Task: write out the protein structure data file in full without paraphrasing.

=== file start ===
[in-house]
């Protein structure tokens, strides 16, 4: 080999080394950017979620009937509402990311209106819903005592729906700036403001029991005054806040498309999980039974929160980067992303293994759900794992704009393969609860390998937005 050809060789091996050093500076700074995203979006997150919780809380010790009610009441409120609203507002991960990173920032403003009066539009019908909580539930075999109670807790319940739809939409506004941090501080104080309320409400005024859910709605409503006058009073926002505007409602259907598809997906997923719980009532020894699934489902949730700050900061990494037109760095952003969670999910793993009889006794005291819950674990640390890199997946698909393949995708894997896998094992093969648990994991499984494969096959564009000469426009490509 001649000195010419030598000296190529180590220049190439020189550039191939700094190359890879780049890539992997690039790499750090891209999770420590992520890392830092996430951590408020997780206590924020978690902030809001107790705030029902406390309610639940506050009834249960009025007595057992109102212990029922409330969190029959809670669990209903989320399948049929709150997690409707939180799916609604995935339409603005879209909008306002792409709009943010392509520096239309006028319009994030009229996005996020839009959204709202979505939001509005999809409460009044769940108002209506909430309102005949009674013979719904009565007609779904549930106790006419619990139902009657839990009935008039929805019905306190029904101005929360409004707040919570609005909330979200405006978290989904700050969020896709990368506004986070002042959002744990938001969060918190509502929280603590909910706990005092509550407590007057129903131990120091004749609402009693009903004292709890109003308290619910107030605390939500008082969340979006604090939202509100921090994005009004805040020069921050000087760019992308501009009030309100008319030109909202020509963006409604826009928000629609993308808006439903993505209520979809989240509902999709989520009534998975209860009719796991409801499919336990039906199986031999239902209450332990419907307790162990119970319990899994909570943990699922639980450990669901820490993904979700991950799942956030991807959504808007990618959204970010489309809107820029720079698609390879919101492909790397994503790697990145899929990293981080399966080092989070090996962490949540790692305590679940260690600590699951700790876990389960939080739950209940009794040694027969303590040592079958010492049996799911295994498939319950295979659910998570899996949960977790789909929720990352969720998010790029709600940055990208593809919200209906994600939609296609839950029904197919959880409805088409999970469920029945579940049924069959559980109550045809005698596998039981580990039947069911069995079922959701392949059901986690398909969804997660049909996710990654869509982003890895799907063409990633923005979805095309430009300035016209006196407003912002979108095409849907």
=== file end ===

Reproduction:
[in-house]
């Protein structure tokens, strides 16, 4: 080999080394950017979620009937509402990311209106819903005592729906700036403001029991005054806040498309999980039974929160980067992303293994759900794992704009393969609860390998937005 050809060789091996050093500076700074995203979006997150919780809380010790009610009441409120609203507002991960990173920032403003009066539009019908909580539930075999109670807790319940739809939409506004941090501080104080309320409400005024859910709605409503006058009073926002505007409602259907598809997906997923719980009532020894699934489902949730700050900061990494037109760095952003969670999910793993009889006794005291819950674990640390890199997946698909393949995708894997896998094992093969648990994991499984494969096959564009000469426009490509 001649000195010419030598000296190529180590220049190439020189550039191939700094190359890879780049890539992997690039790499750090891209999770420590992520890392830092996430951590408020997780206590924020978690902030809001107790705030029902406390309610639940506050009834249960009025007595057992109102212990029922409330969190029959809670669990209903989320399948049929709150997690409707939180799916609604995935339409603005879209909008306002792409709009943010392509520096239309006028319009994030009229996005996020839009959204709202979505939001509005999809409460009044769940108002209506909430309102005949009674013979719904009565007609779904549930106790006419619990139902009657839990009935008039929805019905306190029904101005929360409004707040919570609005909330979200405006978290989904700050969020896709990368506004986070002042959002744990938001969060918190509502929280603590909910706990005092509550407590007057129903131990120091004749609402009693009903004292709890109003308290619910107030605390939500008082969340979006604090939202509100921090994005009004805040020069921050000087760019992308501009009030309100008319030109909202020509963006409604826009928000629609993308808006439903993505209520979809989240509902999709989520009534998975209860009719796991409801499919336990039906199986031999239902209450332990419907307790162990119970319990899994909570943990699922639980450990669901820490993904979700991950799942956030991807959504808007990618959204970010489309809107820029720079698609390879919101492909790397994503790697990145899929990293981080399966080092989070090996962490949540790692305590679940260690600590699951700790876990389960939080739950209940009794040694027969303590040592079958010492049996799911295994498939319950295979659910998570899996949960977790789909929720990352969720998010790029709600940055990208593809919200209906994600939609296609839950029904197919959880409805088409999970469920029945579940049924069959559980109550045809005698596998039981580990039947069911069995079922959701392949059901986690398909969804997660049909996710990654869509982003890895799907063409990633923005979805095309430009300035016209006196407003912002979108095409849907």